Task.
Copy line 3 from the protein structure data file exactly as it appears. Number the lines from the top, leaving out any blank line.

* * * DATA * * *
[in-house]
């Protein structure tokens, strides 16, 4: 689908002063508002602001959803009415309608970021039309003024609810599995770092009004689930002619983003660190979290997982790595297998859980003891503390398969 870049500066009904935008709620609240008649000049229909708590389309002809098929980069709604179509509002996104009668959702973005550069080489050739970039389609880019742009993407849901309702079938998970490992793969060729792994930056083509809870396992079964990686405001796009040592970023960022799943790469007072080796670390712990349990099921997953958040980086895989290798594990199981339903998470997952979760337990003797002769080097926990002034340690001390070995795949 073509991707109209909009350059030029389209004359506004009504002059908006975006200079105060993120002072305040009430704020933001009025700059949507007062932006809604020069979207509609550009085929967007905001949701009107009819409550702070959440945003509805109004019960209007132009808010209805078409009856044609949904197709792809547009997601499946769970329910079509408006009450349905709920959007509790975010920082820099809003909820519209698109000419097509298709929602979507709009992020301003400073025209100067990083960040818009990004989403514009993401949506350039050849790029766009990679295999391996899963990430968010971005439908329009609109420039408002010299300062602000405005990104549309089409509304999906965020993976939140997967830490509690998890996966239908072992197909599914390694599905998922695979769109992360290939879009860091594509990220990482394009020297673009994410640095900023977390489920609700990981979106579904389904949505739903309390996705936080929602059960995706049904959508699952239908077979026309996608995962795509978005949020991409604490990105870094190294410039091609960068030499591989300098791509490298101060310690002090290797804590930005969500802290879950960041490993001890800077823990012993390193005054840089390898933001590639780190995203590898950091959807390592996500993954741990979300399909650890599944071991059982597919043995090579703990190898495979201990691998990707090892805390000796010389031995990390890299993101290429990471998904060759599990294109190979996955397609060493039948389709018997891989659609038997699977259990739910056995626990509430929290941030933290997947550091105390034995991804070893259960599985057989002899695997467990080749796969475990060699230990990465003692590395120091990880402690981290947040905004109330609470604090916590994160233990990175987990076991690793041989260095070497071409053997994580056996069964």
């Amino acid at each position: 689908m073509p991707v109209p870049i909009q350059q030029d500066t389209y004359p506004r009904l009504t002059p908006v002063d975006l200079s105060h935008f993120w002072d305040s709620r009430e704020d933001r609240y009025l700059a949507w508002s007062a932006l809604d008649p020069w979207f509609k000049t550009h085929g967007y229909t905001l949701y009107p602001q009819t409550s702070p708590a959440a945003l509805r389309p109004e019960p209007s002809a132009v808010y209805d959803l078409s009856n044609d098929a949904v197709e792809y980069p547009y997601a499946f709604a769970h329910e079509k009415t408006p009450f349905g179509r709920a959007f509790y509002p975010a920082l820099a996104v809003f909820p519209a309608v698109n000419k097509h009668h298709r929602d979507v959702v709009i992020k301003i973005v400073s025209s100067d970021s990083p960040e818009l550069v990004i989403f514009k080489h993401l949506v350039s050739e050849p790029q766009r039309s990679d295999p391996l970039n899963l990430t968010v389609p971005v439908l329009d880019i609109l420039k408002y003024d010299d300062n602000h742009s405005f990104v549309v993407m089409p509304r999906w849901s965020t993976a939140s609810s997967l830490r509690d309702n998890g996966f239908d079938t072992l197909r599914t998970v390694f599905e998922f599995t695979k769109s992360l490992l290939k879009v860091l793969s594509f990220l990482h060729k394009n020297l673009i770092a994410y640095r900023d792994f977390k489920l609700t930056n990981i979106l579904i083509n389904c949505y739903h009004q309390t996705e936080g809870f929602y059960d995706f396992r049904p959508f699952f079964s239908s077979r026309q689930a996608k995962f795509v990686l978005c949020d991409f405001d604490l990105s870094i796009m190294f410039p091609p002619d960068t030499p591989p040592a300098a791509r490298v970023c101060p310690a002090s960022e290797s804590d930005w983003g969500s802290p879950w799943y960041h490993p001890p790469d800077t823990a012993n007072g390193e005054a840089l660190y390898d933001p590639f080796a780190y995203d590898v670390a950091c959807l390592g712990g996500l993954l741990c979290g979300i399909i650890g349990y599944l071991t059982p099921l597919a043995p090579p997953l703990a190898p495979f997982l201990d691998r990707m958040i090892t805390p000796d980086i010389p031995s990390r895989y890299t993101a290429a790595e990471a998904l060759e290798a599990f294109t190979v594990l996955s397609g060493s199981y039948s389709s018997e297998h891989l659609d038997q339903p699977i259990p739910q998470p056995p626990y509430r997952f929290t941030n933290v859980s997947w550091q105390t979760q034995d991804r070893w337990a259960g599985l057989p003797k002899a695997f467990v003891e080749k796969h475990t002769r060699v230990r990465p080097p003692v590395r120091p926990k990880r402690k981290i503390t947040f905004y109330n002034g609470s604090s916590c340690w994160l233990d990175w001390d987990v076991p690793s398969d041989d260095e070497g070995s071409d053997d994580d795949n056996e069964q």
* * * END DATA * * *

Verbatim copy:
């Amino acid at each position: 689908m073509p991707v109209p870049i909009q350059q030029d500066t389209y004359p506004r009904l009504t002059p908006v002063d975006l200079s105060h935008f993120w002072d305040s709620r009430e704020d933001r609240y009025l700059a949507w508002s007062a932006l809604d008649p020069w979207f509609k000049t550009h085929g967007y229909t905001l949701y009107p602001q009819t409550s702070p708590a959440a945003l509805r389309p109004e019960p209007s002809a132009v808010y209805d959803l078409s009856n044609d098929a949904v197709e792809y980069p547009y997601a499946f709604a769970h329910e079509k009415t408006p009450f349905g179509r709920a959007f509790y509002p975010a920082l820099a996104v809003f909820p519209a309608v698109n000419k097509h009668h298709r929602d979507v959702v709009i992020k301003i973005v400073s025209s100067d970021s990083p960040e818009l550069v990004i989403f514009k080489h993401l949506v350039s050739e050849p790029q766009r039309s990679d295999p391996l970039n899963l990430t968010v389609p971005v439908l329009d880019i609109l420039k408002y003024d010299d300062n602000h742009s405005f990104v549309v993407m089409p509304r999906w849901s965020t993976a939140s609810s997967l830490r509690d309702n998890g996966f239908d079938t072992l197909r599914t998970v390694f599905e998922f599995t695979k769109s992360l490992l290939k879009v860091l793969s594509f990220l990482h060729k394009n020297l673009i770092a994410y640095r900023d792994f977390k489920l609700t930056n990981i979106l579904i083509n389904c949505y739903h009004q309390t996705e936080g809870f929602y059960d995706f396992r049904p959508f699952f079964s239908s077979r026309q689930a996608k995962f795509v990686l978005c949020d991409f405001d604490l990105s870094i796009m190294f410039p091609p002619d960068t030499p591989p040592a300098a791509r490298v970023c101060p310690a002090s960022e290797s804590d930005w983003g969500s802290p879950w799943y960041h490993p001890p790469d800077t823990a012993n007072g390193e005054a840089l660190y390898d933001p590639f080796a780190y995203d590898v670390a950091c959807l390592g712990g996500l993954l741990c979290g979300i399909i650890g349990y599944l071991t059982p099921l597919a043995p090579p997953l703990a190898p495979f997982l201990d691998r990707m958040i090892t805390p000796d980086i010389p031995s990390r895989y890299t993101a290429a790595e990471a998904l060759e290798a599990f294109t190979v594990l996955s397609g060493s199981y039948s389709s018997e297998h891989l659609d038997q339903p699977i259990p739910q998470p056995p626990y509430r997952f929290t941030n933290v859980s997947w550091q105390t979760q034995d991804r070893w337990a259960g599985l057989p003797k002899a695997f467990v003891e080749k796969h475990t002769r060699v230990r990465p080097p003692v590395r120091p926990k990880r402690k981290i503390t947040f905004y109330n002034g609470s604090s916590c340690w994160l233990d990175w001390d987990v076991p690793s398969d041989d260095e070497g070995s071409d053997d994580d795949n056996e069964q």